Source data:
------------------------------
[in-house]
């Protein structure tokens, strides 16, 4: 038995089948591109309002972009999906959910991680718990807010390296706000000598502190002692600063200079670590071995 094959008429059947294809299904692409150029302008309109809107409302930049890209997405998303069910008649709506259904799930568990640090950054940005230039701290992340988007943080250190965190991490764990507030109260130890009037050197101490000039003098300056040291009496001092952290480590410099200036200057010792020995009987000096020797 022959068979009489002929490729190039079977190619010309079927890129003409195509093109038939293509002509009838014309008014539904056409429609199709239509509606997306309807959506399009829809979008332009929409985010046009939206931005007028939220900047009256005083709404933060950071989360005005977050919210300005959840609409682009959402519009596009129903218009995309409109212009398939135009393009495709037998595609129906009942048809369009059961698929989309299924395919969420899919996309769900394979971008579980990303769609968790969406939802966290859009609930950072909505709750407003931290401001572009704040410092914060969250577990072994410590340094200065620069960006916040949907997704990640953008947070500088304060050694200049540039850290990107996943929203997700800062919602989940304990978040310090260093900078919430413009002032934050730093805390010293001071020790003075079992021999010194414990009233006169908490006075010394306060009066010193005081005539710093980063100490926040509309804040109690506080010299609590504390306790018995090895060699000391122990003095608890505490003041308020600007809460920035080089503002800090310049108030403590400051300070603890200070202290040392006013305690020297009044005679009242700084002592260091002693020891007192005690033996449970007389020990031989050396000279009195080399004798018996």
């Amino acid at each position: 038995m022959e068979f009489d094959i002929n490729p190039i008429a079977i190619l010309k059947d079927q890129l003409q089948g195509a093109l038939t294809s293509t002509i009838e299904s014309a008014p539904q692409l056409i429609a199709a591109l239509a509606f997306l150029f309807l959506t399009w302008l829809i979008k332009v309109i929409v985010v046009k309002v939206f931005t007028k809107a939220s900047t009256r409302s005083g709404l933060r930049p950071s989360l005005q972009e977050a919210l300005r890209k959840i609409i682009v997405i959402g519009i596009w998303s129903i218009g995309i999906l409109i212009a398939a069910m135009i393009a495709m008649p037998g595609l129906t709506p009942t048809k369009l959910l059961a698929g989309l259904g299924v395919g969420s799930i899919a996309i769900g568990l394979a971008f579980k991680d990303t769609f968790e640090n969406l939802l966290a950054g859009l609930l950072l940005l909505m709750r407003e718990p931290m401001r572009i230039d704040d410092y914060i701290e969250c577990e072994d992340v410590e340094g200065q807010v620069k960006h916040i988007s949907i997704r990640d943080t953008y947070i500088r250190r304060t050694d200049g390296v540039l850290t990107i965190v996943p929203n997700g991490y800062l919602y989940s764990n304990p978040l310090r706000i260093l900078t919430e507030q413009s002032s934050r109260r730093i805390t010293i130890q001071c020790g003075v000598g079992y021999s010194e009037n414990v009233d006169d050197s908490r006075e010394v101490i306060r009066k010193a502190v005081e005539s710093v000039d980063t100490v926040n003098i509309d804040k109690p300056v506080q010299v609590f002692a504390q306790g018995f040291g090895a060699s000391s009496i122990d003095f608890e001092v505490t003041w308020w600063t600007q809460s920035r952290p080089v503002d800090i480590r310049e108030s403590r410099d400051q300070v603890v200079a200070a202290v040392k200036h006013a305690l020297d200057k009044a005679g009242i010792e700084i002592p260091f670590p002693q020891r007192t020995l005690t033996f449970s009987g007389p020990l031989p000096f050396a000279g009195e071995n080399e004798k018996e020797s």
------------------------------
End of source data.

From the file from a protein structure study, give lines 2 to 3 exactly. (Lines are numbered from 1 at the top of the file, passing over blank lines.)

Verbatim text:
């Protein structure tokens, strides 16, 4: 038995089948591109309002972009999906959910991680718990807010390296706000000598502190002692600063200079670590071995 094959008429059947294809299904692409150029302008309109809107409302930049890209997405998303069910008649709506259904799930568990640090950054940005230039701290992340988007943080250190965190991490764990507030109260130890009037050197101490000039003098300056040291009496001092952290480590410099200036200057010792020995009987000096020797 022959068979009489002929490729190039079977190619010309079927890129003409195509093109038939293509002509009838014309008014539904056409429609199709239509509606997306309807959506399009829809979008332009929409985010046009939206931005007028939220900047009256005083709404933060950071989360005005977050919210300005959840609409682009959402519009596009129903218009995309409109212009398939135009393009495709037998595609129906009942048809369009059961698929989309299924395919969420899919996309769900394979971008579980990303769609968790969406939802966290859009609930950072909505709750407003931290401001572009704040410092914060969250577990072994410590340094200065620069960006916040949907997704990640953008947070500088304060050694200049540039850290990107996943929203997700800062919602989940304990978040310090260093900078919430413009002032934050730093805390010293001071020790003075079992021999010194414990009233006169908490006075010394306060009066010193005081005539710093980063100490926040509309804040109690506080010299609590504390306790018995090895060699000391122990003095608890505490003041308020600007809460920035080089503002800090310049108030403590400051300070603890200070202290040392006013305690020297009044005679009242700084002592260091002693020891007192005690033996449970007389020990031989050396000279009195080399004798018996």
């Amino acid at each position: 038995m022959e068979f009489d094959i002929n490729p190039i008429a079977i190619l010309k059947d079927q890129l003409q089948g195509a093109l038939t294809s293509t002509i009838e299904s014309a008014p539904q692409l056409i429609a199709a591109l239509a509606f997306l150029f309807l959506t399009w302008l829809i979008k332009v309109i929409v985010v046009k309002v939206f931005t007028k809107a939220s900047t009256r409302s005083g709404l933060r930049p950071s989360l005005q972009e977050a919210l300005r890209k959840i609409i682009v997405i959402g519009i596009w998303s129903i218009g995309i999906l409109i212009a398939a069910m135009i393009a495709m008649p037998g595609l129906t709506p009942t048809k369009l959910l059961a698929g989309l259904g299924v395919g969420s799930i899919a996309i769900g568990l394979a971008f579980k991680d990303t769609f968790e640090n969406l939802l966290a950054g859009l609930l950072l940005l909505m709750r407003e718990p931290m401001r572009i230039d704040d410092y914060i701290e969250c577990e072994d992340v410590e340094g200065q807010v620069k960006h916040i988007s949907i997704r990640d943080t953008y947070i500088r250190r304060t050694d200049g390296v540039l850290t990107i965190v996943p929203n997700g991490y800062l919602y989940s764990n304990p978040l310090r706000i260093l900078t919430e507030q413009s002032s934050r109260r730093i805390t010293i130890q001071c020790g003075v000598g079992y021999s010194e009037n414990v009233d006169d050197s908490r006075e010394v101490i306060r009066k010193a502190v005081e005539s710093v000039d980063t100490v926040n003098i509309d804040k109690p300056v506080q010299v609590f002692a504390q306790g018995f040291g090895a060699s000391s009496i122990d003095f608890e001092v505490t003041w308020w600063t600007q809460s920035r952290p080089v503002d800090i480590r310049e108030s403590r410099d400051q300070v603890v200079a200070a202290v040392k200036h006013a305690l020297d200057k009044a005679g009242i010792e700084i002592p260091f670590p002693q020891r007192t020995l005690t033996f449970s009987g007389p020990l031989p000096f050396a000279g009195e071995n080399e004798k018996e020797s």